I was sitting in a coffee shop waiting for a friend; I had chosen a table with a strategic view of the door so I could spot him as soon as he arrived. Each time the door opened I quickly glanced up to see if my friend had walked in. At one point, the door opened and a very tall, attractive and immodestly dressed woman walked in. She looked like she might have been a model.
Before I averted my eyes and looked back at my menu, this woman did something that struck me: she reached out her hand, touched the mezuzah outside the door, and proceeded to kiss her fingers. It was a gesture I have witnessed thousands of times; nonetheless, I felt a sense of dissonance, of the incongruity between her lack of outward religious identification and the religious gesture she performed before she entered the building.
My friend's tardiness allowed me to perform a sociological experiment over the next few minutes; I quickly noticed that there was absolutely no correlation between outward appearance and the act of kissing the mezuzah upon entering or leaving a room.
I mentally filed this as another wonder of living in Israel, alongside another such striking episode. Several years ago, during a particularly tense period in Israel, the security guard at the entrance to my bank employed a most unusual security regimen: He greeted customers at the door with a bundle of spices in hand. Anyone who knew the correct blessing was allowed in; anyone who didn’t was subjected to a more conventional security check. In this instance, as well, I was quite surprised to see how many "non-religious looking” Jerusalemites knew the proper blessing. I made a second mental note: don’t ever judge people based on their outward appearance.
Why, though, did this woman, and so many other patrons of the restaurant that day, kiss the mezuzah? Indeed, why do Jews kiss mezuzahs?
Some may view this as a superstitious gesture: They seek protection from the elements, from both the physical and spiritual harm that lays in wait beyond the security of the home.1 However, for many, kissing the mezuzah may be an expression of simple and honest faith. They seek a connection with God, and view the mezuzah as an expression of this connection.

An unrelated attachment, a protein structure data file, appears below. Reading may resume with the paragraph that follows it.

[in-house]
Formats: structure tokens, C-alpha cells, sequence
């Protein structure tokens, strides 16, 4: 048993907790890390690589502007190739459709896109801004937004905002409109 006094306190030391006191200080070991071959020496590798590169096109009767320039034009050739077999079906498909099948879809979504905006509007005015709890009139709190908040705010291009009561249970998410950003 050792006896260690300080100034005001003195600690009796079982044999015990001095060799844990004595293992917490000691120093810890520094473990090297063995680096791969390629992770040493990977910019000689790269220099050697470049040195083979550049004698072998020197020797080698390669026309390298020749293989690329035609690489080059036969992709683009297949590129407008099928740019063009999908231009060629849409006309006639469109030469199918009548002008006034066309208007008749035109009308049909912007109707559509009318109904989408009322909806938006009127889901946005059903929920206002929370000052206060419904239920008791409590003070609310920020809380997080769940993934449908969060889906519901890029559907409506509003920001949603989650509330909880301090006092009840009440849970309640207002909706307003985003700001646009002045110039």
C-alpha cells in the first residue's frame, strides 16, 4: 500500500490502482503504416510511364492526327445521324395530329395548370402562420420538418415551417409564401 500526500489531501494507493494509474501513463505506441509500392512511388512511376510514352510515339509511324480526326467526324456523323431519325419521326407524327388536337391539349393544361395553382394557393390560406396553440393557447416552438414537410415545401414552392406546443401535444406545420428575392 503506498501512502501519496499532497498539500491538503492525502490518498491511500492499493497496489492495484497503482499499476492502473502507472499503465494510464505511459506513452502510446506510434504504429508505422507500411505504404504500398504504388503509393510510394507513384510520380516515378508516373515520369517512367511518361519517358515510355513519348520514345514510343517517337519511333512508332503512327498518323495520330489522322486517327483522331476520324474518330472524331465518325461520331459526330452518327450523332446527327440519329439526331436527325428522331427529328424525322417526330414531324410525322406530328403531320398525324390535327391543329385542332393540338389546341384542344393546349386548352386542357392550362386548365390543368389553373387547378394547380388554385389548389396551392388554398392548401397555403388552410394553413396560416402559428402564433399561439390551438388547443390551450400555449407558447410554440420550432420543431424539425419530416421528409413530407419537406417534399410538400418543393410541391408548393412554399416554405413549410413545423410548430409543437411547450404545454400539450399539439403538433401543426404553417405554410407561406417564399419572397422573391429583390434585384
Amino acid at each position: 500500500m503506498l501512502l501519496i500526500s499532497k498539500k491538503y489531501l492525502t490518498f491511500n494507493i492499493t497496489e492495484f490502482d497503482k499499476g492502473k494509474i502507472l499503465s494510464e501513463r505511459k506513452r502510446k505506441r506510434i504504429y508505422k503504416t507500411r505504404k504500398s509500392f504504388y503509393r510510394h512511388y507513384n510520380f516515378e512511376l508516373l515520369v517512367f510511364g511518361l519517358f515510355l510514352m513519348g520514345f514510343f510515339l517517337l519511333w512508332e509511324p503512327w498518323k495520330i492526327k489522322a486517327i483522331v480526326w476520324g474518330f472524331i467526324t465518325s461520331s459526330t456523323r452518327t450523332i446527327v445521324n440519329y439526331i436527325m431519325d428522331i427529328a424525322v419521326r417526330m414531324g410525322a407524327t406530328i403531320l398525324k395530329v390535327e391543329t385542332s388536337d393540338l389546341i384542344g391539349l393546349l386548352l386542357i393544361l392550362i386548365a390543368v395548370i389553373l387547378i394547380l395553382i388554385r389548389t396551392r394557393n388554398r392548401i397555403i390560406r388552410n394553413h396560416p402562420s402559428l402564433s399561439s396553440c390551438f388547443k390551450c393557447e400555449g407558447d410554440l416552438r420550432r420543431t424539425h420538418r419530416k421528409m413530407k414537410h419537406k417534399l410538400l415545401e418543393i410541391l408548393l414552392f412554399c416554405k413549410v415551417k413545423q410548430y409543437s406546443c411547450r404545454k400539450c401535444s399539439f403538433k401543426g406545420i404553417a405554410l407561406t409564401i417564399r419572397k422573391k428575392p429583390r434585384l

In the middle ages, a number of rabbinic authorities expressed approval of the custom of touching the mezuzah upon taking leave of one's home while uttering a prayer asking God for protection.2 The mystics instructed that when touching the mezuzah, specifically the three-lettered name of God – SHA-DaI – that is printed on the outside of the parchment, should be touched, and then the finger which touched this holy name should be kissed.3
What is it about this name Sha-dai that affords protection and gives us strength when facing the world? Why is this particular name of God associated with the mezuzah, so much so that some say the name Sha-dai is actually an acronym for shomer dalatot Yisrael – ‘protector of the doors of Israel’?4
This name of God is associated with the ability to control nature or harness instinct.
The Talmud5 explains that this name is intertwined with the very basic processes of creation: Prior to the moment of Creation, there was nothing. The act of Creation was an act of expansion, which progressed until the point that God said to nature, "dai" – "enough," desist from expanding. This name, then, is associated with the ability to control nature or harness instinct.
The name Sha-dai is found for the first time in the Torah when God gives Abraham the commandment of circumcision, as if to express the concept that, although man is surely a creature of natural impulse, although man is often controlled by instinct, nature can and must be harnessed. Just as God harnesses nature, creates boundaries so that the universe does not continue to expand into extinction, so can man harness his own nature, draw lines within which he can realize his potential and become perfected.
The biblical character most closely identified with this characteristic is Joseph; the Divine name Sha-dai is used in connection with him more than any other biblical character. We recall that Yosef heroically controlled his own instinct and impulses when propositioned by the wife of Potifar, his master. He practiced restraint, creating and respecting the boundaries that comprise moral behavior. He knew the secret of Sha-dai.6
Although the original custom was to touch or kiss the mezuzah when leaving one's home, many Jews have extended this practice to every doorpost that has a mezuzah. They seem to have decided that uttering a silent prayer and asking for Divine protection is a wonderful way to punctuate the day with spiritually uplifting mini-events.
But the truly "Godly" gesture is not merely reaching out one’s hand to the doorpost; it is knowing how and when to say "enough" – dai, of practicing self-control. The restraint that we learn from the very act of Creation should be a guiding principle for our lives, an organizing principle that can help us perfect all our relationships.
Self-restraint – control of the human impulse to expand, to control, to conquer – will help us when are at work, and when we are at play. It will even help the next time you see a woman who looks like a supermodel in a coffee shop – just picture her kissing the mezuzah, and say "Dai," – enough.
- This association may be dated back to the placing of the blood on the doorposts during the Exodus, an act which protected the Israelites as God "passed over" their home. See the Mechilta Bo, end of section 11, which associates the mezuzah with this rite. See Responsa Divrei Yatziv,Yoreh Dayeh 191.
- See customs of the Mahril section 91.
- BirkiYosefYorehDayeh 285:3.
- SeferEitzChaim, ShaarHaKlalim.
- Talmud Bavli, Chagiga 12a.
- For more on this idea, see Explorations(Jerusalem: Targum Press, 2001), p. 87 ff.